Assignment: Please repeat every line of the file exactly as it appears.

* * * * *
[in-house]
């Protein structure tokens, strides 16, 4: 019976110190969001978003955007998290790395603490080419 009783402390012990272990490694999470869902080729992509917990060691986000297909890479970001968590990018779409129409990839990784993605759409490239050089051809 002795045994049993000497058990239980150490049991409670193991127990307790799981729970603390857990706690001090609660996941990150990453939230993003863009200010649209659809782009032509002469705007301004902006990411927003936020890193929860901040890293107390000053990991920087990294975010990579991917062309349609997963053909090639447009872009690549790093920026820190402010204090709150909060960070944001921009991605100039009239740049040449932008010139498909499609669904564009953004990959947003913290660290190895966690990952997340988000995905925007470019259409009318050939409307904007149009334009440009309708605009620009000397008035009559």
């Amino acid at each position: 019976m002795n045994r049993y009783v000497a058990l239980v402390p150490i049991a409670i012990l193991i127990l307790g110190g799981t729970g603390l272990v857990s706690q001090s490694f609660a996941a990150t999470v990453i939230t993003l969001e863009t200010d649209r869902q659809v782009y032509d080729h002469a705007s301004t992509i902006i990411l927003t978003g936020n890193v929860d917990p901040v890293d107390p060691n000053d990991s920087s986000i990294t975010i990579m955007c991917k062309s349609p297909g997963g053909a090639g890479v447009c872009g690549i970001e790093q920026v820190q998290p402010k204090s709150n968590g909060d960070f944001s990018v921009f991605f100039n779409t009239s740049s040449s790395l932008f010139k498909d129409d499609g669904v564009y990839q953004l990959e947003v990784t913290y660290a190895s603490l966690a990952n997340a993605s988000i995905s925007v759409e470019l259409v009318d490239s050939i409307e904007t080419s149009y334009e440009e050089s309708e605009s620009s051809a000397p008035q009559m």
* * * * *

[in-house]
């Protein structure tokens, strides 16, 4: 019976110190969001978003955007998290790395603490080419 009783402390012990272990490694999470869902080729992509917990060691986000297909890479970001968590990018779409129409990839990784993605759409490239050089051809 002795045994049993000497058990239980150490049991409670193991127990307790799981729970603390857990706690001090609660996941990150990453939230993003863009200010649209659809782009032509002469705007301004902006990411927003936020890193929860901040890293107390000053990991920087990294975010990579991917062309349609997963053909090639447009872009690549790093920026820190402010204090709150909060960070944001921009991605100039009239740049040449932008010139498909499609669904564009953004990959947003913290660290190895966690990952997340988000995905925007470019259409009318050939409307904007149009334009440009309708605009620009000397008035009559």
């Amino acid at each position: 019976m002795n045994r049993y009783v000497a058990l239980v402390p150490i049991a409670i012990l193991i127990l307790g110190g799981t729970g603390l272990v857990s706690q001090s490694f609660a996941a990150t999470v990453i939230t993003l969001e863009t200010d649209r869902q659809v782009y032509d080729h002469a705007s301004t992509i902006i990411l927003t978003g936020n890193v929860d917990p901040v890293d107390p060691n000053d990991s920087s986000i990294t975010i990579m955007c991917k062309s349609p297909g997963g053909a090639g890479v447009c872009g690549i970001e790093q920026v820190q998290p402010k204090s709150n968590g909060d960070f944001s990018v921009f991605f100039n779409t009239s740049s040449s790395l932008f010139k498909d129409d499609g669904v564009y990839q953004l990959e947003v990784t913290y660290a190895s603490l966690a990952n997340a993605s988000i995905s925007v759409e470019l259409v009318d490239s050939i409307e904007t080419s149009y334009e440009e050089s309708e605009s620009s051809a000397p008035q009559m």